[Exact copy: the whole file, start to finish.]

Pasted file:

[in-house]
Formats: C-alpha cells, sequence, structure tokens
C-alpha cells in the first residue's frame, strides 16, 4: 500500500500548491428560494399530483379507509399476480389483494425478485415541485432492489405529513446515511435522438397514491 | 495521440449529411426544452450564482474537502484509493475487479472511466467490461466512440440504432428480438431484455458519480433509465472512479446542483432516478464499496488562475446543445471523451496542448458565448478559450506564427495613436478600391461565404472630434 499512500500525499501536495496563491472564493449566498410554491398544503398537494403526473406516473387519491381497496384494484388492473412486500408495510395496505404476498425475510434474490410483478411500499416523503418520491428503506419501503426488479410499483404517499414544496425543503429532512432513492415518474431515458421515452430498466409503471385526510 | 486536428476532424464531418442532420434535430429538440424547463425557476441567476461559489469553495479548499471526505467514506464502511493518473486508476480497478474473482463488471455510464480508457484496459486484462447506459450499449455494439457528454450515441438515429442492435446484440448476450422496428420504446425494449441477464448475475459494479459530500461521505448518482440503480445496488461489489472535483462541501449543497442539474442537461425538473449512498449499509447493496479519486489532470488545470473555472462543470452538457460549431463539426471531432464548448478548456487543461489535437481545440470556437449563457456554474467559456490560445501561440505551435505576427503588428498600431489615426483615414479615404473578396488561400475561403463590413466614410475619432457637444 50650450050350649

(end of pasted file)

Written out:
[in-house]
Formats: C-alpha cells, sequence, structure tokens
C-alpha cells in the first residue's frame, strides 16, 4: 500500500500548491428560494399530483379507509399476480389483494425478485415541485432492489405529513446515511435522438397514491 | 495521440449529411426544452450564482474537502484509493475487479472511466467490461466512440440504432428480438431484455458519480433509465472512479446542483432516478464499496488562475446543445471523451496542448458565448478559450506564427495613436478600391461565404472630434 499512500500525499501536495496563491472564493449566498410554491398544503398537494403526473406516473387519491381497496384494484388492473412486500408495510395496505404476498425475510434474490410483478411500499416523503418520491428503506419501503426488479410499483404517499414544496425543503429532512432513492415518474431515458421515452430498466409503471385526510 | 486536428476532424464531418442532420434535430429538440424547463425557476441567476461559489469553495479548499471526505467514506464502511493518473486508476480497478474473482463488471455510464480508457484496459486484462447506459450499449455494439457528454450515441438515429442492435446484440448476450422496428420504446425494449441477464448475475459494479459530500461521505448518482440503480445496488461489489472535483462541501449543497442539474442537461425538473449512498449499509447493496479519486489532470488545470473555472462543470452538457460549431463539426471531432464548448478548456487543461489535437481545440470556437449563457456554474467559456490560445501561440505551435505576427503588428498600431489615426483615414479615404473578396488561400475561403463590413466614410475619432457637444 50650450050350649